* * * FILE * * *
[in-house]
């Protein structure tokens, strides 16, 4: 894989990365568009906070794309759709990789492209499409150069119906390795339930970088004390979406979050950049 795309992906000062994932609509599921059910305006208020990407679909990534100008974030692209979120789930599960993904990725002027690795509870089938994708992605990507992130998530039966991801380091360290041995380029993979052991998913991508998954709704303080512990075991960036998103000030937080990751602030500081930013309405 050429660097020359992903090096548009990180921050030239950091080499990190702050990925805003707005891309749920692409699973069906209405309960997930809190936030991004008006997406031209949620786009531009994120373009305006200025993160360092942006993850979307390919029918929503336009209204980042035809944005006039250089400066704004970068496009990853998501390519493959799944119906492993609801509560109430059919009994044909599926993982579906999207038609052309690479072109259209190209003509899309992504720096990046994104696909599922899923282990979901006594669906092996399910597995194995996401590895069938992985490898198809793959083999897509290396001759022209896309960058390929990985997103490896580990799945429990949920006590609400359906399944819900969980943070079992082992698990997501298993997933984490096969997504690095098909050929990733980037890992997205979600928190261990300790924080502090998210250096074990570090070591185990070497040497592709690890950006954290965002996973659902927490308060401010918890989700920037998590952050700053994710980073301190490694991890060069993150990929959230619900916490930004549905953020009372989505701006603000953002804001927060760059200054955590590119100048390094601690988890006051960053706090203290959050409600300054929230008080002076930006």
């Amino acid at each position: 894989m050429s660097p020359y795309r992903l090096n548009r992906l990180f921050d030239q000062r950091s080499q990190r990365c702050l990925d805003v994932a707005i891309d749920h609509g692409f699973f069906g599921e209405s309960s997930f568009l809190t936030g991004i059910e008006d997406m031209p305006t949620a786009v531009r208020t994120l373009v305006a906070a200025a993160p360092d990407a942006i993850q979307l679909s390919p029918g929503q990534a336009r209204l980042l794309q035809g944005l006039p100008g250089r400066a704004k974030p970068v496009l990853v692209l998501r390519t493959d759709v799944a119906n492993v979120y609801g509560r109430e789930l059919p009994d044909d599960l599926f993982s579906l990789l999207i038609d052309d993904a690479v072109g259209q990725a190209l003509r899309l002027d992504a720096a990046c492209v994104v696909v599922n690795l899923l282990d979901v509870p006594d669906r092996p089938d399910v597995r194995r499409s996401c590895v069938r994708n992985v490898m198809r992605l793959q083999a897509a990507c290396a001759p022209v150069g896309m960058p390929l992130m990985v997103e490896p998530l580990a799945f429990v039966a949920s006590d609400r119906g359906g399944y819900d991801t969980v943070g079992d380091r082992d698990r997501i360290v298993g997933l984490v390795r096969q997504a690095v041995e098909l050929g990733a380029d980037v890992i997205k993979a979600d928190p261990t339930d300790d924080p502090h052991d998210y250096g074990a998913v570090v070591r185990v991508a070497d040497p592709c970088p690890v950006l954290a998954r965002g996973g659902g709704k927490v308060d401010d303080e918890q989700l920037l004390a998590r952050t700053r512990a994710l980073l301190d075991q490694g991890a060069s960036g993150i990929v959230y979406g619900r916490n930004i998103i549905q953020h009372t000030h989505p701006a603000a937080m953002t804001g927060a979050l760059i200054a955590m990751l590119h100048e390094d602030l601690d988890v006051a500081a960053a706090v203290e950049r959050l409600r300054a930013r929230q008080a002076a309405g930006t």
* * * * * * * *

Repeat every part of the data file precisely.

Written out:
[in-house]
């Protein structure tokens, strides 16, 4: 894989990365568009906070794309759709990789492209499409150069119906390795339930970088004390979406979050950049 795309992906000062994932609509599921059910305006208020990407679909990534100008974030692209979120789930599960993904990725002027690795509870089938994708992605990507992130998530039966991801380091360290041995380029993979052991998913991508998954709704303080512990075991960036998103000030937080990751602030500081930013309405 050429660097020359992903090096548009990180921050030239950091080499990190702050990925805003707005891309749920692409699973069906209405309960997930809190936030991004008006997406031209949620786009531009994120373009305006200025993160360092942006993850979307390919029918929503336009209204980042035809944005006039250089400066704004970068496009990853998501390519493959799944119906492993609801509560109430059919009994044909599926993982579906999207038609052309690479072109259209190209003509899309992504720096990046994104696909599922899923282990979901006594669906092996399910597995194995996401590895069938992985490898198809793959083999897509290396001759022209896309960058390929990985997103490896580990799945429990949920006590609400359906399944819900969980943070079992082992698990997501298993997933984490096969997504690095098909050929990733980037890992997205979600928190261990300790924080502090998210250096074990570090070591185990070497040497592709690890950006954290965002996973659902927490308060401010918890989700920037998590952050700053994710980073301190490694991890060069993150990929959230619900916490930004549905953020009372989505701006603000953002804001927060760059200054955590590119100048390094601690988890006051960053706090203290959050409600300054929230008080002076930006």
């Amino acid at each position: 894989m050429s660097p020359y795309r992903l090096n548009r992906l990180f921050d030239q000062r950091s080499q990190r990365c702050l990925d805003v994932a707005i891309d749920h609509g692409f699973f069906g599921e209405s309960s997930f568009l809190t936030g991004i059910e008006d997406m031209p305006t949620a786009v531009r208020t994120l373009v305006a906070a200025a993160p360092d990407a942006i993850q979307l679909s390919p029918g929503q990534a336009r209204l980042l794309q035809g944005l006039p100008g250089r400066a704004k974030p970068v496009l990853v692209l998501r390519t493959d759709v799944a119906n492993v979120y609801g509560r109430e789930l059919p009994d044909d599960l599926f993982s579906l990789l999207i038609d052309d993904a690479v072109g259209q990725a190209l003509r899309l002027d992504a720096a990046c492209v994104v696909v599922n690795l899923l282990d979901v509870p006594d669906r092996p089938d399910v597995r194995r499409s996401c590895v069938r994708n992985v490898m198809r992605l793959q083999a897509a990507c290396a001759p022209v150069g896309m960058p390929l992130m990985v997103e490896p998530l580990a799945f429990v039966a949920s006590d609400r119906g359906g399944y819900d991801t969980v943070g079992d380091r082992d698990r997501i360290v298993g997933l984490v390795r096969q997504a690095v041995e098909l050929g990733a380029d980037v890992i997205k993979a979600d928190p261990t339930d300790d924080p502090h052991d998210y250096g074990a998913v570090v070591r185990v991508a070497d040497p592709c970088p690890v950006l954290a998954r965002g996973g659902g709704k927490v308060d401010d303080e918890q989700l920037l004390a998590r952050t700053r512990a994710l980073l301190d075991q490694g991890a060069s960036g993150i990929v959230y979406g619900r916490n930004i998103i549905q953020h009372t000030h989505p701006a603000a937080m953002t804001g927060a979050l760059i200054a955590m990751l590119h100048e390094d602030l601690d988890v006051a500081a960053a706090v203290e950049r959050l409600r300054a930013r929230q008080a002076a309405g930006t």